• If an API is done properly it becomes much easier to use than the current architecture for external integration, which means the ROI for enabling smaller players becomes achievable thereby creating a virtuous cycle of more points off the books, more value to the points, more customers who care about the program
  • And with broad and visible distribution, there’s a Big Data play for analyzing shopper value and tweaking the point-dollar relationship to reduce the reward program’s costs

Why have they limited this to Amazon? (Rhetorical question. I imagine it’s because the non-API integration strategy takes a lot of effort and so doesn’t scale unless it’s with someone big like Amazon. Though I don’t know for certain.) Imagine if everywhere you could book an Uber, you could also pay with Chase Rewards points?

Interested in learning more about how financial services organizations can differentiate, extend reach and establish trust using APIs and mobile technology? Join me on September 25 for the webinar Adapting to Digital Change: Use APIs to Delight Customers & Win.

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June 27th, 2014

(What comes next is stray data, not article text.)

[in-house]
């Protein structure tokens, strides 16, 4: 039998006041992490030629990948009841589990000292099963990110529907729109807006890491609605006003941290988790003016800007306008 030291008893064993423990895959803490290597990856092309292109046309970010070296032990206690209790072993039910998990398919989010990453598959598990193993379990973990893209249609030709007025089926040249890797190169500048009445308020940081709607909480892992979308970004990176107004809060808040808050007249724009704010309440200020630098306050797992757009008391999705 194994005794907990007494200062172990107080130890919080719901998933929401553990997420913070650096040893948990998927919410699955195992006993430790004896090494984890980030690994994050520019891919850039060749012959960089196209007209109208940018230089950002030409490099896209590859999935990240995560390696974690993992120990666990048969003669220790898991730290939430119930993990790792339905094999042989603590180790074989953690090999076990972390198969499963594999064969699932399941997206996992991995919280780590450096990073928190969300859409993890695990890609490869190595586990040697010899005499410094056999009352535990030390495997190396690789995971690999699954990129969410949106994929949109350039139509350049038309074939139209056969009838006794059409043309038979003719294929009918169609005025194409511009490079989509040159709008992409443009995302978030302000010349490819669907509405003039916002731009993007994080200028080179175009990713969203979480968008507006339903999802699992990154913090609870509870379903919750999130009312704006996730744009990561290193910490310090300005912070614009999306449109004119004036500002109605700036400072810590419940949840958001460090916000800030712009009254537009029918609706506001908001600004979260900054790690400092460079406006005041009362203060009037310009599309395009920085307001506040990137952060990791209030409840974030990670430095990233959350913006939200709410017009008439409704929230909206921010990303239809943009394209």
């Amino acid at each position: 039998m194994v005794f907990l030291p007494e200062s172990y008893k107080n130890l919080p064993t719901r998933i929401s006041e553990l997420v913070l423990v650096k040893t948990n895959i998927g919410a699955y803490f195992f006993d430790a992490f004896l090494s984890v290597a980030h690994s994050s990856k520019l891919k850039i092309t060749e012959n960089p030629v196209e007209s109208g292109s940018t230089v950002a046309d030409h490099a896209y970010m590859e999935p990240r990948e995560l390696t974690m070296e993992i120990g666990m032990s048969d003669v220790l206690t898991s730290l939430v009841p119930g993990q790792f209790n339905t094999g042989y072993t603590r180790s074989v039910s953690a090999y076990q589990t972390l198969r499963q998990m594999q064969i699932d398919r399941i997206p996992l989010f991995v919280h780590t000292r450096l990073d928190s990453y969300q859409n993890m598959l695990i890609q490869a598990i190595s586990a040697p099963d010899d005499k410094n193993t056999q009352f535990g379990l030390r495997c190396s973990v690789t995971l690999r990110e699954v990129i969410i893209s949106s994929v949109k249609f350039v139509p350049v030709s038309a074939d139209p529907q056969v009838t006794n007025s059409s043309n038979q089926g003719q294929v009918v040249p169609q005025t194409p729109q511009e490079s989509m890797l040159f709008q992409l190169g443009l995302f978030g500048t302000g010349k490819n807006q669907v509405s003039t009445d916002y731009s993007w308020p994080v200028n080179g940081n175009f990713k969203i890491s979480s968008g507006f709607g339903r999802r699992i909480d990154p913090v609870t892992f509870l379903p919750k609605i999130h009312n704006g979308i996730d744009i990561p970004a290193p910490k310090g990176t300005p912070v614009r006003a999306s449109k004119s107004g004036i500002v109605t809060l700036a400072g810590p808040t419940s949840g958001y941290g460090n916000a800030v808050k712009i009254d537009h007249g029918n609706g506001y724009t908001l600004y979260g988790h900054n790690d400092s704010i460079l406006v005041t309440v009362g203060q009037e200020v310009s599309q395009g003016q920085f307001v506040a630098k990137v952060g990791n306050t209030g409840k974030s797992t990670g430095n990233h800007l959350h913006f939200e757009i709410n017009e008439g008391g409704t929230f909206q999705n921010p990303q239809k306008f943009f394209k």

Drones, Phones & Pwns:
The Promise (& Dangers) of IoT APIs

DroneEarlier this month, CA Layer 7 participated in yet another great conference – this time, it was QCon New York. As a three-time QCon attendee, I have always really appreciated the level of technical knowledge displayed by attendees. At this show, it’s rare that I have to explain the basics of APIs; most attendees are already using APIs in some form or another. And even though many of them are very hands-on developers, they are savvy enough to realize when it is and isn’t appropriate to “build it yourself.”

Many of my conversations began with, “We’re exposing APIs but we don’t have a good way to manage our developer community.” Even more interesting were the ones which began, “We built our own API Management layer but it doesn’t…” There was a wide array of endings to that sentence, including “scale well,” “provide any real security” and “help our developers build applications quickly.” Security was an especially common theme as these folks are smart enough to realize they are not primarily experts at implementing OAuth-based access control or protecting APIs against structural or content-based threats. They’d rather let Layer 7 worry about the implementation and simply configure which options are relevant to their applications. And, of course, many examples of app hacks, data breaches and identity theft are in the news these days; nobody wants their company to be the next victim.